In Sunday’s Boston Globe I’ve got a review of Jeanne Marie Lasksas’s new book Hidden America: From Coal Miners to Cowboys, an Extraordinary Exploration of the Unseen People Who Make This Country Work. Laskas is one of the best magazine writers in America, and I tried to demonstrate some of the things she does well in my review: getting perfect quotes, showing deep empathy, and always telling stories. I could keep adding to this list — she does a great job stimulating all five senses; she gets so close to her characters that she can turn over whole pages to them and their drama-like dialogue; she does the John McPhee process thing almost as well as the master himself — but I was also struck by something she didn’t do. With one small exception, Laskas avoids making herself a character the way many of today’s flashiest magazine writers choose to.
If you read Harper’s or GQ, you know this trick: the author presents him- or herself as a bumbling (or, less frequently, haughty) narrator who, in the course of the reporting, reaches some kind of flashback-driven epiphany. It’s a great trick, and in a really good essay in Bookforum Gideon Lewis-Kraus traces its origin back to David Foster Wallace. Wallace, Lewis-Kraus writes, was “the great writer-worrier of his time.” And thanks to Wallace’s example, “insofar as there’s a prevailing aesthetic among the best young ‘magazine writers’ of our time, it’s the counterintuitively affirmative: What our nonfiction narrators do now is perform the overcoming of contempt.” You’ll find this performance in essays by John Jeremiah Sullivan, Tom Bissell, Jake Silverstein, George Saunders, Elif Batuman, and Lewis-Kraus himself.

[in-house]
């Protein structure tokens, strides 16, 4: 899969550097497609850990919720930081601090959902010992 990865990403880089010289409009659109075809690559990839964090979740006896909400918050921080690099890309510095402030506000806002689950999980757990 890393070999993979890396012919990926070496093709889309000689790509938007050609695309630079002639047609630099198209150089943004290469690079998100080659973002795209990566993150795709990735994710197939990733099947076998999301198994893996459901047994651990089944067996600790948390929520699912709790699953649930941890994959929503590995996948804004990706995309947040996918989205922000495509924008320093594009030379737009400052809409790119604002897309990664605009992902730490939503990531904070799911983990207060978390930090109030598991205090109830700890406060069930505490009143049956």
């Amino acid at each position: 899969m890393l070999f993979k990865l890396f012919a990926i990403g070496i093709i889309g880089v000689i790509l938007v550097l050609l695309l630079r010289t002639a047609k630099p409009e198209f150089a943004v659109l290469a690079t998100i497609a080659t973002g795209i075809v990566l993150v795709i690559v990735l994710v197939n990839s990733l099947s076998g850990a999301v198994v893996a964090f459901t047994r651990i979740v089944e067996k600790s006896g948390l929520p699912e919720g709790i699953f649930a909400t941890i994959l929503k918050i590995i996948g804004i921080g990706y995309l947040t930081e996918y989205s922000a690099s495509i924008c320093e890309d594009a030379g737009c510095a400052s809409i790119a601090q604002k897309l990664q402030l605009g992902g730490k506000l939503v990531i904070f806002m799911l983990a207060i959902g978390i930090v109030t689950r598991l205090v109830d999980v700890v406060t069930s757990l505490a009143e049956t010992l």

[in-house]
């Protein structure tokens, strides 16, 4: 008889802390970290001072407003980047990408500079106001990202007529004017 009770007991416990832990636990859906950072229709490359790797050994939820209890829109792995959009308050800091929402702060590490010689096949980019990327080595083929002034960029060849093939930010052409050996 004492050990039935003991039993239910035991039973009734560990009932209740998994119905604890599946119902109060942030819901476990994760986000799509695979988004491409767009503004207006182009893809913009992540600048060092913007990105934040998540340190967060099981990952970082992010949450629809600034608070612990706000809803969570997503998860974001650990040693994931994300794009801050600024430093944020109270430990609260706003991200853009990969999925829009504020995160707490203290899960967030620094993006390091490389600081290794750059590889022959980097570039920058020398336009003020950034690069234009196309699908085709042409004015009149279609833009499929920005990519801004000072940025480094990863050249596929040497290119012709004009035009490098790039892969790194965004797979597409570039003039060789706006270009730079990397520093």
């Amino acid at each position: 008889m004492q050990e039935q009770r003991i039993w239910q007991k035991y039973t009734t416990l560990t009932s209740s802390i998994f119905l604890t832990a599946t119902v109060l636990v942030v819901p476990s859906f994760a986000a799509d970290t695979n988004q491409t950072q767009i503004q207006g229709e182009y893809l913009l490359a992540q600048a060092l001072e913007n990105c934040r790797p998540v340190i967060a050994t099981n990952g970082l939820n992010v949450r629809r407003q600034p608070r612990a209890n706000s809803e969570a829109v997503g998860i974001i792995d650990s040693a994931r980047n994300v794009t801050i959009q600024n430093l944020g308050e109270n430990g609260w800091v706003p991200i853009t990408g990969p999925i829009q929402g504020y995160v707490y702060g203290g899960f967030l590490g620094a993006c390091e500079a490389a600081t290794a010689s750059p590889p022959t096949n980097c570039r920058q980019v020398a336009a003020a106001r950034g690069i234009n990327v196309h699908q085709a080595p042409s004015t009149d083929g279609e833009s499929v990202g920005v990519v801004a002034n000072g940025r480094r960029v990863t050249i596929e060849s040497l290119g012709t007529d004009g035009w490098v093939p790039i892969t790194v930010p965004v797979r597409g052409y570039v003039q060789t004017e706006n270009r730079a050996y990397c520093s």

But you won’t find it in the essays of Laskas. She achieves authenticity in a different way: by using her skills as a writer-observer to bring out the best and most human side of her characters. Maybe she does this by necessity — in her chapter on truck drivers, Laskas includes a few bits of memoir that, while well intentioned, fall flat —- but maybe she does it by choice. Laskas’s essays are less rhetorical than those of Wallace et al.; after all, the first-person trick aims partly at seeming authentic and partly at being persuasive. But that lack of rhetoric actually feels pretty refreshing. It’s so easy to imagine a book on “Hidden America” turning into a sermon on “Real America.” But in Laskas’s hands it doesn’t. She does the minute so well that it ends up mattering all by itself.